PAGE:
Doris didn't have an easy life. Her mother passed away when she was a teenager, and she was left to help raise her younger siblings, who she became like a mother to. Her first daughter, my grandmother, went blind at two years old. The first doctor they took her to thought it was cancer and wanted to remove her eyes right away. Doris was smart enough to get a second opinion, and my grandmother's sight eventually recovered. She's struggled with vision issues her whole life, but that's much better than having no eyes at all!

Doris' third daughter, Kathy, was a dwarf. When Kathy was born, the doctors encouraged Doris and Preston to put her in a home for children, as they were sure she wouldn't live longer than 8 years or so. The doctors didn't think it was a good idea to add the burden of a special needs child to the family. Of course, Doris wouldn't stand for that. She and Preston brought their daughter home, got her the care that she needed, and the entire family was better for it. Not only did Kathy live past childhood, but she was one of the happiest people that you could ever meet. She brought so much joy into the lives of everyone she was around. Kathy did a lot of volunteer work with the Meals on Wheels program in Charleston to bring meals to invalids, and won several awards for her charity work. She lived to be 50 years old and touched so many lives- all because her mother believed that her life was valuable and refused to give up on her. That's love! Through all her struggles, Doris clung tightly to her faith and never lost her joy. She would always give thanks and praise to the Lord for helping her through them.

I have so, so many fond memories of my great grandmother. Her house was one of my favorite places in the world. From the big shower that had great acoustics for singing, to the kitchen table where so many wonderful meals were shared, to the attic apartment that had that wonderful, unique smell that I'll never forget- that house was so full of love and fun, and great grandma always did everything she could to make sure that we all felt welcome there. When I was a kid, one of my favorite things to eat was cottage cheese with peaches on top, and she always made sure she had plenty of that when she knew I was coming to visit. She'd also make sure to have a blackberry pie ready when my dad came to visit- those were his absolute favorite! Some of my favorite memories were made in that house. It was really hard to leave today, knowing that it would be the last time I'd ever be there. The house is too big for just one person to live in now, and my grandma plans to sell it.

In 2009 I had the incredible experience of bringing Hayden to Charleston and introducing her to her great-great grandmother. It was so amazing to see them together.

They both used walkers, and Hayden loved to follow Doris around with hers.

It was so neat to see Hayden in the same house where I had made so many memories as a child. Somewhere I have a video of me playing in this same window bed where Hayden is here.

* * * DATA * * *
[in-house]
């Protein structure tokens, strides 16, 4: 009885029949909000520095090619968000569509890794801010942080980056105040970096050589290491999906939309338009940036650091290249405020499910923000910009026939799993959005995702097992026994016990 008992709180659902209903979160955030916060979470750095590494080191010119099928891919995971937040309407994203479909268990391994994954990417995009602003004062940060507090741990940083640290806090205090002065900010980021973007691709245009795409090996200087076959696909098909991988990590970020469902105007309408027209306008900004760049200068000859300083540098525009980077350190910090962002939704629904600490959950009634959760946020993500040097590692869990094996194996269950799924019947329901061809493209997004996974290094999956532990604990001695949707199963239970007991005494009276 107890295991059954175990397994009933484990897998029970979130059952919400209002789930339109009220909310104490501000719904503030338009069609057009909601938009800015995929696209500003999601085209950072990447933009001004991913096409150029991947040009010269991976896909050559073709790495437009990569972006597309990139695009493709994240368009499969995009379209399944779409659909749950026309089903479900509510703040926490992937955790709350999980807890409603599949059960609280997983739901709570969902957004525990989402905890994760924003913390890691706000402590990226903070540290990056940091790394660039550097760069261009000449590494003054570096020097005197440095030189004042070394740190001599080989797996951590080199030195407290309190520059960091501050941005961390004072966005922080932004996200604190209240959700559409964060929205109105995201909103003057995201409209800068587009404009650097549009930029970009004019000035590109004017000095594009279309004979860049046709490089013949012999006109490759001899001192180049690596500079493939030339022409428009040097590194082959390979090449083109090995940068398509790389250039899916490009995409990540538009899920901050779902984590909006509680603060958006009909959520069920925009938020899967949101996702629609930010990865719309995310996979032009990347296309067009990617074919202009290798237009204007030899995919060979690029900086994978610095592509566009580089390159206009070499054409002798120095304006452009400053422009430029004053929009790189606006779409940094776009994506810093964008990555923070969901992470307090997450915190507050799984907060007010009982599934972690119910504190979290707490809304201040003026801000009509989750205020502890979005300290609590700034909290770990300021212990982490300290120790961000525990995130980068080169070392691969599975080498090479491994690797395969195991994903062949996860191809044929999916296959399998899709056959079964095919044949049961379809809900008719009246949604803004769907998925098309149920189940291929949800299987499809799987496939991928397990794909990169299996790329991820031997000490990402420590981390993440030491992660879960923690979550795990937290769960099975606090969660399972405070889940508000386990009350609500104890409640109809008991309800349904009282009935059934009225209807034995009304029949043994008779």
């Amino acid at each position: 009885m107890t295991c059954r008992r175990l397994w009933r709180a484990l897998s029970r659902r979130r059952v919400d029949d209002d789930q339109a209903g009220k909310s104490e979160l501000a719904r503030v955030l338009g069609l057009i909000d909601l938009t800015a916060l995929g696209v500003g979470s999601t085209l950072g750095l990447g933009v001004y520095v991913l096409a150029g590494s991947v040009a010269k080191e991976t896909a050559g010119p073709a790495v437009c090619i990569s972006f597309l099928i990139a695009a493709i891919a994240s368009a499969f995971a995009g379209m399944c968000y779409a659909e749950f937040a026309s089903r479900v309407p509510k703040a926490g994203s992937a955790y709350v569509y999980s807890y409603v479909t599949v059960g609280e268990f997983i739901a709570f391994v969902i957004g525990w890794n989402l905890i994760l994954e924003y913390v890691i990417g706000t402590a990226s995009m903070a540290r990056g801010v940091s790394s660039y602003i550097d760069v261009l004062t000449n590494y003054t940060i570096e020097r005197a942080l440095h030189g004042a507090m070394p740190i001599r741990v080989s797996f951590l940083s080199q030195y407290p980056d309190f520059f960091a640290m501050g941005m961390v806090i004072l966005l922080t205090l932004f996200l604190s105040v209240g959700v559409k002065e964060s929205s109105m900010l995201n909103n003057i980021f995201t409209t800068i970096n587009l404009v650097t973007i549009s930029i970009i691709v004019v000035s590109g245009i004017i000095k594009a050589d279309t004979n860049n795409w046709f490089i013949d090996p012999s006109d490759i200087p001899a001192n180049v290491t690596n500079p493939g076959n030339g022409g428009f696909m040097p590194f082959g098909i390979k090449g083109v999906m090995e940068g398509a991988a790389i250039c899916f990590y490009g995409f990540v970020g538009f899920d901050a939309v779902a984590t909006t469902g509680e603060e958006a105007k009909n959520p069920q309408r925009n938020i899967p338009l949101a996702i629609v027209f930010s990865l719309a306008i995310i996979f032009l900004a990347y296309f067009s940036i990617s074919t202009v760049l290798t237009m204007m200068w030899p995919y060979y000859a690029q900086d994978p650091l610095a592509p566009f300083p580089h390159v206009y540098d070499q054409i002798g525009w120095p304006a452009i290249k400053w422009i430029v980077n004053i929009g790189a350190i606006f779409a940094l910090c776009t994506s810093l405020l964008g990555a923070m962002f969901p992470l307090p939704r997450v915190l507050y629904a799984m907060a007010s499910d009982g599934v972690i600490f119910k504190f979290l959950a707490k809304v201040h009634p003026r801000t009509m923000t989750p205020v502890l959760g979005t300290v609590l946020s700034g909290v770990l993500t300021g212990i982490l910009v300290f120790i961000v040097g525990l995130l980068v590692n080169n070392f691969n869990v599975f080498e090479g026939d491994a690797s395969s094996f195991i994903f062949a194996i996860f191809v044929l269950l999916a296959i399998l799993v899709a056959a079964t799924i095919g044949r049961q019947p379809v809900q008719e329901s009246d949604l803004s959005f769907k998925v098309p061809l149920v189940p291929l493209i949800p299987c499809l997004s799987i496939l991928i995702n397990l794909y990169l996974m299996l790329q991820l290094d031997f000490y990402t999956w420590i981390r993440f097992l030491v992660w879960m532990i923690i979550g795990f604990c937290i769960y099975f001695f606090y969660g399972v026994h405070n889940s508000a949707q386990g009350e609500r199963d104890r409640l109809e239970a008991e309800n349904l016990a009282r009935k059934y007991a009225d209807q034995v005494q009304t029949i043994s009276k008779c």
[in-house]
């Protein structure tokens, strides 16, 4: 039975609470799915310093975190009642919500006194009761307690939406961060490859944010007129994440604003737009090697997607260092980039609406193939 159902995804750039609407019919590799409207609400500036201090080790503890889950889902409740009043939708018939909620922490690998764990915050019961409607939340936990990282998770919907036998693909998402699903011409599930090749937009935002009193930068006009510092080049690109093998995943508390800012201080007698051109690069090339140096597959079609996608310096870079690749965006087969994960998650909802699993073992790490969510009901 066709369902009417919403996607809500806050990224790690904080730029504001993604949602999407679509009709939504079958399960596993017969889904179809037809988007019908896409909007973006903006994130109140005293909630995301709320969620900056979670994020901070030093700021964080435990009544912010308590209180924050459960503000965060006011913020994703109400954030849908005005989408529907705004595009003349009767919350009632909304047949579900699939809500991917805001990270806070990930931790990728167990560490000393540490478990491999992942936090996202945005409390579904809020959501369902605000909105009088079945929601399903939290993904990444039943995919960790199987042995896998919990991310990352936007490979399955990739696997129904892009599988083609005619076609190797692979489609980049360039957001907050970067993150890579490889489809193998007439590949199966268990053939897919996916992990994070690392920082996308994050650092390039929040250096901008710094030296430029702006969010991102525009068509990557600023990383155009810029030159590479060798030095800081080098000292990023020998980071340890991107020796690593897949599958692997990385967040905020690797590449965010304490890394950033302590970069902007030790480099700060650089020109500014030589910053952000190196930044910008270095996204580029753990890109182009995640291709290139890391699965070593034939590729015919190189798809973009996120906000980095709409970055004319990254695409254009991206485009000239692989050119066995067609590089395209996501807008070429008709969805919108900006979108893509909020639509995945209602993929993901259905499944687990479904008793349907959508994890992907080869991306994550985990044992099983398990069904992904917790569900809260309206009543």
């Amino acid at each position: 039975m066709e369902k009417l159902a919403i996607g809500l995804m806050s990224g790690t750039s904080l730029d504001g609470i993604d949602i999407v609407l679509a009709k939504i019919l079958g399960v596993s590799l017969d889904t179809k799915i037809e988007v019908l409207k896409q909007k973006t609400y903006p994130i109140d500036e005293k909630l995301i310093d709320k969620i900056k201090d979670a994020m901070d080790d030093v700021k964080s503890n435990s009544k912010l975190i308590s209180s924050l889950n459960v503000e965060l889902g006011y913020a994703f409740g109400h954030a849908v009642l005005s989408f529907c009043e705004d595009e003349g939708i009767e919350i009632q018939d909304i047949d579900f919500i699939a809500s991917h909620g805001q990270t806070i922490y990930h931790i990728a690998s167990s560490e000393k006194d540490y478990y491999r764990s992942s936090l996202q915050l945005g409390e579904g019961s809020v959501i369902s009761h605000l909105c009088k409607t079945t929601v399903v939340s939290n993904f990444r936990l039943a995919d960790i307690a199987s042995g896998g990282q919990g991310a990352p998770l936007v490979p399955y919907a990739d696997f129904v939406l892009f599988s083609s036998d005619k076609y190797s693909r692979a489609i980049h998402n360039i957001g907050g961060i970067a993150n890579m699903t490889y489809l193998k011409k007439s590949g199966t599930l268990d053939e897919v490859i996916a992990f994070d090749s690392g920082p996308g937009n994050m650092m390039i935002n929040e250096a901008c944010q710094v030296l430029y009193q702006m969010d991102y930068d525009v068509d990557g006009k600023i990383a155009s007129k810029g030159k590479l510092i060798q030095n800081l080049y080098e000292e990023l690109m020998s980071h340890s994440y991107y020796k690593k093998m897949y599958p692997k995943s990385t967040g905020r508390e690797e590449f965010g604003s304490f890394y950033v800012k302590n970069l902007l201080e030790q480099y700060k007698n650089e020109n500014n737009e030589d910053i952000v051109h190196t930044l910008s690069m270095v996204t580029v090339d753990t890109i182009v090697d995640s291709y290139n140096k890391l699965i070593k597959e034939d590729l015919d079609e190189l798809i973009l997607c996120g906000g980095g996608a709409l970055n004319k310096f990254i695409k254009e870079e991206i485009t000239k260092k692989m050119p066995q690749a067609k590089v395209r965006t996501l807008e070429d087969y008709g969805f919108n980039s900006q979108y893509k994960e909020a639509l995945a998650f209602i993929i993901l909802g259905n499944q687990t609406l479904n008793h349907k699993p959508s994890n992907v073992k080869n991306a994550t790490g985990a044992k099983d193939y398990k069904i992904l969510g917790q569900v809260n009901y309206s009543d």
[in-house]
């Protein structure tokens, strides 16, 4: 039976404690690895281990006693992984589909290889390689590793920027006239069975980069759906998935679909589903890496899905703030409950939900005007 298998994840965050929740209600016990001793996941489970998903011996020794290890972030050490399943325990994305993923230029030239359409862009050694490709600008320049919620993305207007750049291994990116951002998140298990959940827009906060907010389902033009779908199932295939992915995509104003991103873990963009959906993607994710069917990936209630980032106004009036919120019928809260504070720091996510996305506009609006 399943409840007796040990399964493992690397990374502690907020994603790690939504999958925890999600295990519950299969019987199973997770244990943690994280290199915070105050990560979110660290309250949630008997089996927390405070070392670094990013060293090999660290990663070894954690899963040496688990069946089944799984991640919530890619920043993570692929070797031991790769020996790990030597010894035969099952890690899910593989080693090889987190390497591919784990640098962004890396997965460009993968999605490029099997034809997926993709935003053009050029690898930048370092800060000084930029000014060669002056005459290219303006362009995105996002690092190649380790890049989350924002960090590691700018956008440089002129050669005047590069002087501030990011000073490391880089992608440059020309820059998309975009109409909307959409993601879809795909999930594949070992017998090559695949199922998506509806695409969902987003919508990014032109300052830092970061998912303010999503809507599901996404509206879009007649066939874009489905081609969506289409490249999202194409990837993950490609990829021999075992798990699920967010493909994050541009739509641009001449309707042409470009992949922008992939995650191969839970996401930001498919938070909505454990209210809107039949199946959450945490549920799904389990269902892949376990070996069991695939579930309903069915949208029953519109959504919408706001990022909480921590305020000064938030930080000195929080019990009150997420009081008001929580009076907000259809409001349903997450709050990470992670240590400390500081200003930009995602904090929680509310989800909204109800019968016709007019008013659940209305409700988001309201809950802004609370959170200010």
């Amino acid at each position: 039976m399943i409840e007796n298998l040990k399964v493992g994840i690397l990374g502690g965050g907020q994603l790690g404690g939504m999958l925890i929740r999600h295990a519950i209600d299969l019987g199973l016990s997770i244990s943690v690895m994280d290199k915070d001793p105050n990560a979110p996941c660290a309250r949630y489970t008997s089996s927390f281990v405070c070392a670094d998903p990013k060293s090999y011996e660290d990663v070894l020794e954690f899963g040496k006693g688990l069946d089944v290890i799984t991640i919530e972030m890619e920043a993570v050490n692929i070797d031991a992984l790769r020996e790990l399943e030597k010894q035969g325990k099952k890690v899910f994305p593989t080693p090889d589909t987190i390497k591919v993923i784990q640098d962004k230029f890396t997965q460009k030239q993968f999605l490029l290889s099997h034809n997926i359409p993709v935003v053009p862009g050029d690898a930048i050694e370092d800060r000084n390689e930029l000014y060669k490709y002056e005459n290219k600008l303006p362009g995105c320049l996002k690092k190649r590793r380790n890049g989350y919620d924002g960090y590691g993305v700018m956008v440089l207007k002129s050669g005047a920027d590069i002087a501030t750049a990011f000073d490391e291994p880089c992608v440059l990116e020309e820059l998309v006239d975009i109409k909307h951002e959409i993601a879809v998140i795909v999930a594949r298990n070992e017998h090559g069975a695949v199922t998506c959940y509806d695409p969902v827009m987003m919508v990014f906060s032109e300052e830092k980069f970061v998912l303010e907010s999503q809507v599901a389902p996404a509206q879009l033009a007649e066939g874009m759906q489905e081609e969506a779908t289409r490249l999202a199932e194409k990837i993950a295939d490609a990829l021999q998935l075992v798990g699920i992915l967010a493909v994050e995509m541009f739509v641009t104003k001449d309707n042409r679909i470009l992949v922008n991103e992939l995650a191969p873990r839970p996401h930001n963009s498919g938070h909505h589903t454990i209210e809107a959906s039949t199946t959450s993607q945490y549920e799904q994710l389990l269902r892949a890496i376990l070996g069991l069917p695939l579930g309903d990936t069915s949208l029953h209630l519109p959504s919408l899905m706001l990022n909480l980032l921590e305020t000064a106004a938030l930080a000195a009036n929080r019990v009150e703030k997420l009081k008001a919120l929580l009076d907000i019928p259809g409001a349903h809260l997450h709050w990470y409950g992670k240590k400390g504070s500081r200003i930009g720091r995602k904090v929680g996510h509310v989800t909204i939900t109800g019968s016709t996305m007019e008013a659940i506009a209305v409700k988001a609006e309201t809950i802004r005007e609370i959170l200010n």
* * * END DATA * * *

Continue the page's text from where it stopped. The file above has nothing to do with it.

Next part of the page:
My mom and grandma were both there when Hayden and I were visiting, and we had a photographer come out to the house and take some 5 generation pictures. Would you believe that each daughter here is not only the first child of each mother, but was born when the mother was 22 years old? I couldn't make this up if I tried!

Hayden and her great-great grandmother, at 11.5 months and 90 years old. Aren't they cute together?

 Of course, we took lots of pictures ourselves too, even after the photographer left. This one is one of my favorites- Hayden with her grandmother, her great grandmother, and her great-great grandmother. Can't you just tell they're all crazy about her?

I'll miss my great grandmother so much- I already do! It's hard to believe that after so long, she's finally gone. I do love knowing that she's finally reunited with her dear husband and youngest daughter, and who knows- maybe she's already baked another blackberry pie for my dad by now. I don't know exactly how everything works in heaven, but I'm sure that they're all having a wonderful time up there. One thing I know for sure is that she's not suffering from the terrible pain she endured in the last part of her life anymore, and I know we're all thankful for that.

I love you, grandma! I'm so thankful to have had you in my life, for all the love that you shared, encouragement given, and lessons taught. You'll be sorely missed. Rest in peace. <3

Tuesday, September 11, 2012

Just one simple nursing session...

I've got a quick second to sit down at the laptop, and I want to share the coolest breastfeeding story that my grandma shared with me yesterday! Anytime I'm around anyone that knows me at all, they know that breastfeeding is fair game for conversation, so the topic came up without me even saying anything.

A couple of weeks ago, my grandma was at a funeral for someone in her ex husband's family. (In my crazy family, when people divorce, it's not an "I hate you and we're never speaking again" kind of thing, it's more of a "Hey, now that we're not married anymore, we can be great friends!" My grandma and her (now late) ex husband even flew in together to visit us once when we were kids. Silly. Anyway...) At one point during the visitation, her ex-niece (ex husband's sister's daughter- got it?) came up to her and said, "I just have to tell you this story!"